Countless studies have shown that exercise boosts cognitive function. Yet, the underlying mechanisms behind why this is the case remains uncertain. Researchers recently found that running boosted memory in mice - and they say they've pinpointed the protein behind it.
The protein cathepsin B is mostly known for being secreted by tumors. It has been implicated in progressing both cancer and Alzheimer’s disease. Thus, the idea that the protein could be behind exercise-induced neuronal growth is controversial. Equally confusing is the number of studies that have found cathepsin B to be neuroprotective. Neuroscientist Henriette van Praag hypothesizes the contrasting results may be due to different levels of the protein and differing physiological conditions of each participant.
The researchers looked at a wide range of proteins that could potentially "be secreted by muscle tissue and transported to the brain,” van Praag said. “We wanted to cast a wide net.” They soon found that, among the most intriguing candidates, was cathepsin B.
In a lab dish, the researchers exposed muscle cells to exercise-mimicking compounds. Cathepsin B production significantly increased in the conditioned media.The researchers then looked at mice that spent time on exercise wheels every day for several weeks. They found high levels of cathepsin B in their blood and muscle. When the scientists applied the protein to brain cells, cathepsin B spurred the production of neurogenesis-related molecules.
The researchers then looked at cathepsin B's role in memory. They compared two groups of mice - one group that could produce cathepsin B (normal) and another that couldn't - and looked specifically at the mice's ability to recall memories. The mice were given a daily swim test and prompted to find a platform hidden just below the water's surface. The normal mice were eventually able to recall the location of the platform. The mice lacking in cathepsin B were not able to learn where the platform was.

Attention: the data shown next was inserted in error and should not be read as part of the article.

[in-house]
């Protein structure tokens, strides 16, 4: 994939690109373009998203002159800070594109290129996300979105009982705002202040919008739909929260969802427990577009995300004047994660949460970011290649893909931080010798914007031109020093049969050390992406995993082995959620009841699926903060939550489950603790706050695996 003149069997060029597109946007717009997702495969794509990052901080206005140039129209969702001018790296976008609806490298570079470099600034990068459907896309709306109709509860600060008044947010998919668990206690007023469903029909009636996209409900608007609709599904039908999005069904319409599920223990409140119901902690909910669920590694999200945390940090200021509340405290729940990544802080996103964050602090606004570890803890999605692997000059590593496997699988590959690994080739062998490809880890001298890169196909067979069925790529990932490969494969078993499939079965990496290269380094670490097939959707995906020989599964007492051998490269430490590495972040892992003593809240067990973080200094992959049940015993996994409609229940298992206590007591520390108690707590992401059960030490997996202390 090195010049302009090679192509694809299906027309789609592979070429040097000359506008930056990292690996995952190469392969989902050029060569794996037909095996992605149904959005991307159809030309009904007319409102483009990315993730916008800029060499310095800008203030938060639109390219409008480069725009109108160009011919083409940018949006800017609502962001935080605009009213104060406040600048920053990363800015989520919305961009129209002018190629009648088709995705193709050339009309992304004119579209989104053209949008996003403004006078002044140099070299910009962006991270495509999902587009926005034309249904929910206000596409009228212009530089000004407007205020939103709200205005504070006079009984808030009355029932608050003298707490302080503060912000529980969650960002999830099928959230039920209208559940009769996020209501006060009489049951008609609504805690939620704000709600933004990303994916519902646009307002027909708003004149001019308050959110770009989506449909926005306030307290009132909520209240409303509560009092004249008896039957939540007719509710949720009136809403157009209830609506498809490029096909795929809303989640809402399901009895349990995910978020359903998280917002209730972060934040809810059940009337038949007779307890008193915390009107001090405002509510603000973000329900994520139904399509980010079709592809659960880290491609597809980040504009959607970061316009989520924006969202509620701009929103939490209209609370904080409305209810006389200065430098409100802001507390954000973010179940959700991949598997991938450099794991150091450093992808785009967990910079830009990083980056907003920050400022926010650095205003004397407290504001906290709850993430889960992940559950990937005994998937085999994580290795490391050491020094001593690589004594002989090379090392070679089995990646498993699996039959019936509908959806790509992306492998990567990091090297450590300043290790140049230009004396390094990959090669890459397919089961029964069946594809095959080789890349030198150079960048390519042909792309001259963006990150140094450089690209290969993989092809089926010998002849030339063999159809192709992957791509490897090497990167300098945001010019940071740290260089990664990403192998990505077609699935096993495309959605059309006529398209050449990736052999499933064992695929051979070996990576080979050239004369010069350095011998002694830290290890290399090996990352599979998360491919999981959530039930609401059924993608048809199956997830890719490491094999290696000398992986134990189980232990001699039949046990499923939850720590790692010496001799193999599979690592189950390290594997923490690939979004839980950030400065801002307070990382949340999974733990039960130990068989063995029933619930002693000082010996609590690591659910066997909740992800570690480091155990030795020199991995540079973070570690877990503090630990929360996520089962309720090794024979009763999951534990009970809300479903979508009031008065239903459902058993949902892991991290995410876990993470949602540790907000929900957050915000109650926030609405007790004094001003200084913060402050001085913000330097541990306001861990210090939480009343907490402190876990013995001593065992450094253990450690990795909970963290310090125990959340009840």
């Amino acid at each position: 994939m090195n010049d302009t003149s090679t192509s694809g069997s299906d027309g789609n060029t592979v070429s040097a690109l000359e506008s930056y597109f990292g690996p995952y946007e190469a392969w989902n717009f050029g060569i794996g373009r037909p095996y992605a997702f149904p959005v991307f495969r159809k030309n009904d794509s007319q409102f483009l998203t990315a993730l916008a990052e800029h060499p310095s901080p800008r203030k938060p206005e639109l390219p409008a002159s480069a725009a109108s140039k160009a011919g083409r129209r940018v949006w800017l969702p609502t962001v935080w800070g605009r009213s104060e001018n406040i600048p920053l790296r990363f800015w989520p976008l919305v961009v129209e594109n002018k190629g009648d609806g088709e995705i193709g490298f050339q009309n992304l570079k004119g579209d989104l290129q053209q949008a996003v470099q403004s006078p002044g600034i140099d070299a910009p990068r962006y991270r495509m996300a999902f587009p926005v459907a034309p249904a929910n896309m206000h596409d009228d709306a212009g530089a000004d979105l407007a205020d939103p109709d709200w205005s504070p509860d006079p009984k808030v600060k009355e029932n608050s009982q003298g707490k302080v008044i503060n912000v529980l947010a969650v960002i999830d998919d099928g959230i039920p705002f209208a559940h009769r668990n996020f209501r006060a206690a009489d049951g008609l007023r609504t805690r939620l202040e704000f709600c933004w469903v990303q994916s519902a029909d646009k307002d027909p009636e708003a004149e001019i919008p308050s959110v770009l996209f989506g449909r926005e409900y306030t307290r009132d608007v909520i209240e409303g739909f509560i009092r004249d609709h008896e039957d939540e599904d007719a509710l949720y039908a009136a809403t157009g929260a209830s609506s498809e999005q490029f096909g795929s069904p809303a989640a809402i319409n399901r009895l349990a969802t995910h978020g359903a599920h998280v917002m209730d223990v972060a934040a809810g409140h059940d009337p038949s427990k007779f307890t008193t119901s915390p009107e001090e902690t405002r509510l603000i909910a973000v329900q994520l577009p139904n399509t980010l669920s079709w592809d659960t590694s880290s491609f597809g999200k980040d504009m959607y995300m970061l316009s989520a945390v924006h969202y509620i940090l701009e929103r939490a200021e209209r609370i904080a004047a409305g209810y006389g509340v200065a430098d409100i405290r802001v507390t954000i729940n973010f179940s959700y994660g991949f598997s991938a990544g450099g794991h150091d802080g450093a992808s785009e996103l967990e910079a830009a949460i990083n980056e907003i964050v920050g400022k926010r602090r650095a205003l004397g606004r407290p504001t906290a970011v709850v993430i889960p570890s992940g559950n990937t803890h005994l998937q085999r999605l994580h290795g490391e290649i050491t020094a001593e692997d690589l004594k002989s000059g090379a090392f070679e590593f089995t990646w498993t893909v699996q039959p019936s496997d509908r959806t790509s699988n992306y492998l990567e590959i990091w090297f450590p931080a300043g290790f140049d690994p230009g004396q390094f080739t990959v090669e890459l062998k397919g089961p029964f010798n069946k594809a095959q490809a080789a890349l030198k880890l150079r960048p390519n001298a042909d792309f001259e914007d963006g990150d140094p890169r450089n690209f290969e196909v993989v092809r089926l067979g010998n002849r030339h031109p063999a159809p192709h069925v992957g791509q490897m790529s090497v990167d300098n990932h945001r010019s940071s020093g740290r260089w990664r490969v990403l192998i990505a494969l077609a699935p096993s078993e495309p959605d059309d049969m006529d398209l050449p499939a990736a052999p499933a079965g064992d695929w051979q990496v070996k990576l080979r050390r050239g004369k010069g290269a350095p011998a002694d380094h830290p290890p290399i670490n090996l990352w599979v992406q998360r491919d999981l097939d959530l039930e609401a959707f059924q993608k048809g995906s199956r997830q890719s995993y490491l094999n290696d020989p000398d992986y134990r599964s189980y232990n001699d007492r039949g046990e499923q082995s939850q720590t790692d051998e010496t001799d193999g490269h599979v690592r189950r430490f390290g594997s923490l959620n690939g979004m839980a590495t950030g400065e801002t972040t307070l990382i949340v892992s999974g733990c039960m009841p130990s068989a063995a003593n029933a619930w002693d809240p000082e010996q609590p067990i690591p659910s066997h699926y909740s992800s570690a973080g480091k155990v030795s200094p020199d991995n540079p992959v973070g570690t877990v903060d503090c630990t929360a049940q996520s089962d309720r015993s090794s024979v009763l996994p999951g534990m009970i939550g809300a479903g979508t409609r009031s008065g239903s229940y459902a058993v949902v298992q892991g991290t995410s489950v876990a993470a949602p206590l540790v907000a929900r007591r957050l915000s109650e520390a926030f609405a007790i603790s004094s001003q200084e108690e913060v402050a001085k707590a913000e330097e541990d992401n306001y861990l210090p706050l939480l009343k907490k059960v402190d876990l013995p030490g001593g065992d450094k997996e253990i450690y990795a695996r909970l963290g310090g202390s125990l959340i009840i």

Previous to this study, no one had shown cathepsin B’s effect on spatial learning, says van Praag.
"We also have converging evidence from our study that cathepsin B is upregulated in blood by exercise for three species--mice, Rhesus monkeys, and humans. Moreover, in humans who exercise consistently for four months, better performance on complex recall tasks, such as drawing from memory, is correlated with increased cathepsin B levels,” van Praag said.
"Overall, the message is that a consistently healthy lifestyle pays off," van Praag says. "People often ask us, how long do you have to exercise; how many hours? The study supports that the more substantial changes occur with the maintenance of a long-term exercise regimen."
The study was published on June 23, 2016, in the journal Cell Metabolism
Sources: Cell Press press release via EurekAlert!
, "Running-Induced Systemic Cathepsin B Secretion Is Associated with Memory Function" via Cell Metabolism